Our jails and prisons are dangerously overcrowded and underfunded, so the pathways to release won’t be simple. But there are some immediate steps that can and should be taken to protect our incarcerated and national populations.
First, judges, prosecutors and law enforcement need to use their existing discretion to immediately stop sending low-level offenders to jail.
One in 4 prisoners are incarcerated for violating probation and parole requirements like failing a drug test or missing an appointment with their probation officer. While many of these practices represent a vast overreach under the best of circumstances, right now they make an already dangerous public health situation much worse.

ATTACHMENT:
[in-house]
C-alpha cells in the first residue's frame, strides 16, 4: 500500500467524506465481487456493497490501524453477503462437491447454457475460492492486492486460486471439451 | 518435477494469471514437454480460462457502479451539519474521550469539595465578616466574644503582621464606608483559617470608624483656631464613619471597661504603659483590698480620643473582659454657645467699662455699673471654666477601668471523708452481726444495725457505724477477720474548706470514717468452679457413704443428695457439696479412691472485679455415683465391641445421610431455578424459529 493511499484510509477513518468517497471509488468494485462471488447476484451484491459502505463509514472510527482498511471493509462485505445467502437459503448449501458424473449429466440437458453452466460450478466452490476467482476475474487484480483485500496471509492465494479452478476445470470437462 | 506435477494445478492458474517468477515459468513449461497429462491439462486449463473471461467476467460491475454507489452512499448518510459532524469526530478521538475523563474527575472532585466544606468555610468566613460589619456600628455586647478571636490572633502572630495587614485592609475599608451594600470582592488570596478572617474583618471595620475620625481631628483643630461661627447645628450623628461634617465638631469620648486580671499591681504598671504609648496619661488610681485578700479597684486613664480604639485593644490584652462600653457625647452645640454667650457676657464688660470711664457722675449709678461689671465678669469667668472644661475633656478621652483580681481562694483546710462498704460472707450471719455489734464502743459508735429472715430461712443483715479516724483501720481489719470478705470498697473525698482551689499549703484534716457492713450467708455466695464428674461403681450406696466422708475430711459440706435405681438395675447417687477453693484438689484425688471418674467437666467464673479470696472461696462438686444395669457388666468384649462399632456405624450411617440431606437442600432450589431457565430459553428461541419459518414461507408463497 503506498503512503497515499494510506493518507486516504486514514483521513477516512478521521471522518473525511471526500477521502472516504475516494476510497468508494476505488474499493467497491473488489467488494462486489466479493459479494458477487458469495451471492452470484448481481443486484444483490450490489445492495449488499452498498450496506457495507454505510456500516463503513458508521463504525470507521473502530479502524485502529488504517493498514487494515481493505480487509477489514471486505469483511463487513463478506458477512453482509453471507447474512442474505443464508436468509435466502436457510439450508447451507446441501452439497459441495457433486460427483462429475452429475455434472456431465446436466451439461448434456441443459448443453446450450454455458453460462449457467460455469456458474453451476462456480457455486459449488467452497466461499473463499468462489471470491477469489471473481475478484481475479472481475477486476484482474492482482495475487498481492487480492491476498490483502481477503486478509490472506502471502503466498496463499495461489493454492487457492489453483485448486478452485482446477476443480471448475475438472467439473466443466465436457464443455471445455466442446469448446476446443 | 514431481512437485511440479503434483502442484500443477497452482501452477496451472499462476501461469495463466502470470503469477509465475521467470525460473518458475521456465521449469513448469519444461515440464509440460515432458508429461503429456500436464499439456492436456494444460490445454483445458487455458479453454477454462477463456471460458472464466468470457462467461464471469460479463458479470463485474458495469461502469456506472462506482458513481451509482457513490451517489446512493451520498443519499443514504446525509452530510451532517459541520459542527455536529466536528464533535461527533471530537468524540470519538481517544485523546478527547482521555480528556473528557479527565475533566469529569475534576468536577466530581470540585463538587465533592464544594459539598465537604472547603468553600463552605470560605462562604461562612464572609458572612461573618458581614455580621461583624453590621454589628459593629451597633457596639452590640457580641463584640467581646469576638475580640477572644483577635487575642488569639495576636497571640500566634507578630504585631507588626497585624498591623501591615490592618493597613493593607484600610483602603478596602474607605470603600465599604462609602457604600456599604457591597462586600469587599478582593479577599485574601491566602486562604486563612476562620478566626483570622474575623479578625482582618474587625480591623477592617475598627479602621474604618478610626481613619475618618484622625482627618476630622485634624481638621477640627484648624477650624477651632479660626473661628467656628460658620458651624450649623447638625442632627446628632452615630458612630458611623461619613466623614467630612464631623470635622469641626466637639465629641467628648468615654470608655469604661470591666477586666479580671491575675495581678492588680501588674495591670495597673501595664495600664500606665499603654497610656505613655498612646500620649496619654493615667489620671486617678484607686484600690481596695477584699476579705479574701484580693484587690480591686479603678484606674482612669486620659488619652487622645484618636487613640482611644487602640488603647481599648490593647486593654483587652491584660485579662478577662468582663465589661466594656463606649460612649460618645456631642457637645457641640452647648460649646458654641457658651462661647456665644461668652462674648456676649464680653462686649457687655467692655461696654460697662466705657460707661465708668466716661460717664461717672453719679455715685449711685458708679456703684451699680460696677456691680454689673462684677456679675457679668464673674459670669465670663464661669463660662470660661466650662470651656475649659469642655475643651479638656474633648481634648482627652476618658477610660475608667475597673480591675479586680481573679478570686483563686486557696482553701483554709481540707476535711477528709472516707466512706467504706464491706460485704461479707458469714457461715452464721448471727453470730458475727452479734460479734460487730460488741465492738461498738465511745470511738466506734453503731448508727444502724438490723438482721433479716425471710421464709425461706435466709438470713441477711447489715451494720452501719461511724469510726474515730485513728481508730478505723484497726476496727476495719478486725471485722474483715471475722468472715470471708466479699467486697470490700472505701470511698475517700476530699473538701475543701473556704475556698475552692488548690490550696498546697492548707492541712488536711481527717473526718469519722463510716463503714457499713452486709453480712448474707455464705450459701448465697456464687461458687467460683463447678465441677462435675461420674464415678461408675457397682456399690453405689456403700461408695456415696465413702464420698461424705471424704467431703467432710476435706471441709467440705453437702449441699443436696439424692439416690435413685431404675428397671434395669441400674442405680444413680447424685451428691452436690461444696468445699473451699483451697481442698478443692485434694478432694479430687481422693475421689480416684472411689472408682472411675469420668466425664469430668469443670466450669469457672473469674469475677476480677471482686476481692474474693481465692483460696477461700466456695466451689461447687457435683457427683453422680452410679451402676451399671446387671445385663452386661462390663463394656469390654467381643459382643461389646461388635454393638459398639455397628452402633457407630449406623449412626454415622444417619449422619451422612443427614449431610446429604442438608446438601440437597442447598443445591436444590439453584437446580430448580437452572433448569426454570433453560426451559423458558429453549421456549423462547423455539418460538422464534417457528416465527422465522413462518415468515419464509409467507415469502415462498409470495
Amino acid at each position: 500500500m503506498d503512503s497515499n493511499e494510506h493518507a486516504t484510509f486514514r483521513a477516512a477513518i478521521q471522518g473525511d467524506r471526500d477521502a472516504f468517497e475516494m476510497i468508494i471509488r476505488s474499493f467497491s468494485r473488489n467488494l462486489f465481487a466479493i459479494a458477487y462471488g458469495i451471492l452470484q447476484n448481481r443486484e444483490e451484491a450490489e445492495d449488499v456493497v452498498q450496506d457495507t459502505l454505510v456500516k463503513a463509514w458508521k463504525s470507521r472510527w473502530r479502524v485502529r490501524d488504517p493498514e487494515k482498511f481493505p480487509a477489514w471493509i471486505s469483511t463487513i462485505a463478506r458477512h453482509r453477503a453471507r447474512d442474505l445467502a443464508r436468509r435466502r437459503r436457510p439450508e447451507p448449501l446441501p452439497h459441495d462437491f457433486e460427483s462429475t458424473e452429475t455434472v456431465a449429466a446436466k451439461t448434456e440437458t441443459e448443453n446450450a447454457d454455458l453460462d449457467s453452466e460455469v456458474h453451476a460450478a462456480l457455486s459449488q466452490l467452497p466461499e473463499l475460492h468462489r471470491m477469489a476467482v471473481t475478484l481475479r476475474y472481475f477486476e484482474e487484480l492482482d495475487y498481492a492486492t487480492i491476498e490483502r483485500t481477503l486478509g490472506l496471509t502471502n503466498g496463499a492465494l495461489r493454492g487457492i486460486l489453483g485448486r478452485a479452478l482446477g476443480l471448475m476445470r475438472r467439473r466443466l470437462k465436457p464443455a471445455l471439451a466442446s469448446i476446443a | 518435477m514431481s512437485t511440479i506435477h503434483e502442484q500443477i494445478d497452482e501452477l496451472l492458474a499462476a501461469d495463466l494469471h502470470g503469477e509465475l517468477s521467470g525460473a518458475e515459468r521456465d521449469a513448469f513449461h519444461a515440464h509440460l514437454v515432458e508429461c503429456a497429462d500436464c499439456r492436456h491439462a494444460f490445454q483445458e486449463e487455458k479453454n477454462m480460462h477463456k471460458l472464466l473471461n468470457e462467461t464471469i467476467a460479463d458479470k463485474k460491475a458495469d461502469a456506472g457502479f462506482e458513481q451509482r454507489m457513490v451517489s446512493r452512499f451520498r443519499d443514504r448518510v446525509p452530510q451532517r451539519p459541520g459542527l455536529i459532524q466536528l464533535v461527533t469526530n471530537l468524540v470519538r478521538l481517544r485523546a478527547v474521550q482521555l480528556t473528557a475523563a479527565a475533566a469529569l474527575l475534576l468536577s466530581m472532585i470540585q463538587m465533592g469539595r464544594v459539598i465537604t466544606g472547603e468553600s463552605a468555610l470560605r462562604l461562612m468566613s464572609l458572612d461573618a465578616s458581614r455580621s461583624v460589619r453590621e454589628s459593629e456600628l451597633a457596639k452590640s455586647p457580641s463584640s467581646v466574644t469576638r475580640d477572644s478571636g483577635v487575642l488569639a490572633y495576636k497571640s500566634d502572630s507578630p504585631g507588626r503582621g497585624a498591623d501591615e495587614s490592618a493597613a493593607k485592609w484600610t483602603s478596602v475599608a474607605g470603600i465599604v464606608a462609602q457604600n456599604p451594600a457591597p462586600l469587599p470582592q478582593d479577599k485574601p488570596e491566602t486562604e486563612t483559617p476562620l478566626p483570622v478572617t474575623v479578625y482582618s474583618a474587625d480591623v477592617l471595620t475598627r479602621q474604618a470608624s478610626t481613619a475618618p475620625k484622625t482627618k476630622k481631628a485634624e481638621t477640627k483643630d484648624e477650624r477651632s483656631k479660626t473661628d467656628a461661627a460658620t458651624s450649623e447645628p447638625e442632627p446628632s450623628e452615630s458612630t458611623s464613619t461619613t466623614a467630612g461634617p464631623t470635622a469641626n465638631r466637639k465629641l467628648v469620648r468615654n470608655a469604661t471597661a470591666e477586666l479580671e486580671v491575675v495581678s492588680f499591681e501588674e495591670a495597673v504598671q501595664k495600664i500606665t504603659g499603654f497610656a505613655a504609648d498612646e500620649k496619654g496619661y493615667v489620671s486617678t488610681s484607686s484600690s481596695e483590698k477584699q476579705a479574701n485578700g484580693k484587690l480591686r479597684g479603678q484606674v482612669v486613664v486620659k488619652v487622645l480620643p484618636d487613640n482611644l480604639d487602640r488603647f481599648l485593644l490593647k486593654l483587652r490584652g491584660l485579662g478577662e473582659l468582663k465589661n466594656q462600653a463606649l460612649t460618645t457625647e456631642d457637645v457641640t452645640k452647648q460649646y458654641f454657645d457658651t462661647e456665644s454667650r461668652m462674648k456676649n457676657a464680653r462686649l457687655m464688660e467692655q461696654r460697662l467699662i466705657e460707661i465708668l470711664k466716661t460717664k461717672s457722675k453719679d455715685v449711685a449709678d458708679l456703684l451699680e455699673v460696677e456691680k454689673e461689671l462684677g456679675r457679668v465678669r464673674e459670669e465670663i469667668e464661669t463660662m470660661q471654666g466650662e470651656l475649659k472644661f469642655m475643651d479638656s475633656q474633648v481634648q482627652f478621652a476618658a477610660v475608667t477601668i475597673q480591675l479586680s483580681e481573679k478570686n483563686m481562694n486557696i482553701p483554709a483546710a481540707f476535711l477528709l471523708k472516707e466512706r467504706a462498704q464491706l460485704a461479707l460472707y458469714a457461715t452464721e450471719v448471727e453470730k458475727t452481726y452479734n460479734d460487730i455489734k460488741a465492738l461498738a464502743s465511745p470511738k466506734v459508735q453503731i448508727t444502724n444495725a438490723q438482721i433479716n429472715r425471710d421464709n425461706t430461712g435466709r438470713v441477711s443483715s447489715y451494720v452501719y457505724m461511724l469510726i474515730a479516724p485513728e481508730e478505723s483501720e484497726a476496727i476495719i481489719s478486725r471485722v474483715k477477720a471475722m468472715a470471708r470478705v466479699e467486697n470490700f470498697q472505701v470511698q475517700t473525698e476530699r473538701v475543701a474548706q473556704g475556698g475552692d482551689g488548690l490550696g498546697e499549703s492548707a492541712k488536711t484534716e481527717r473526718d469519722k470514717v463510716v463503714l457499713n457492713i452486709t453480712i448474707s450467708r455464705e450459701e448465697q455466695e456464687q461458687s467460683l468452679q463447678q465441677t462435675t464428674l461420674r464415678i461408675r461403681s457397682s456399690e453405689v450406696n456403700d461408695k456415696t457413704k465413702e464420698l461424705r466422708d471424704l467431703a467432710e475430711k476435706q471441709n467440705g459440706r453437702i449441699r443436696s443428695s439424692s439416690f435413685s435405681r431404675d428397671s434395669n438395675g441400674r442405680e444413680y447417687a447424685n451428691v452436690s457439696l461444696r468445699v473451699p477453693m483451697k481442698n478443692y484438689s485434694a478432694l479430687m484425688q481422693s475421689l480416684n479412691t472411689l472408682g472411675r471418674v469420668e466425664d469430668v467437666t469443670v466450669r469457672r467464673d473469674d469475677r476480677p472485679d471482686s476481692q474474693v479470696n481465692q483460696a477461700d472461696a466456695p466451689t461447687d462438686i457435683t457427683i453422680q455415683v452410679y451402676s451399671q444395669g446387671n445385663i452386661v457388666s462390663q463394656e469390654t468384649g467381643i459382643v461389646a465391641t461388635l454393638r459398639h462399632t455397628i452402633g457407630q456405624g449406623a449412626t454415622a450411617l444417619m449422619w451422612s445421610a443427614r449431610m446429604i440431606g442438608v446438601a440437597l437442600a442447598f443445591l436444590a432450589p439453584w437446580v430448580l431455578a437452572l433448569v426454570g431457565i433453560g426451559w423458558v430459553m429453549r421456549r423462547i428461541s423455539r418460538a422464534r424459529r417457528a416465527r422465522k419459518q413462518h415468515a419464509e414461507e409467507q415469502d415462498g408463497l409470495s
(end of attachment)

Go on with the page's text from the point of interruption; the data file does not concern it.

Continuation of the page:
Second, judges could work with departments of correction to release people whose health may already be compromised, which at least one county jail in Ohio is looking into. Los Angeles County has significantly reduced arrests and dropped its inmate population, while placing about 35 inmates in either isolation are quarantine.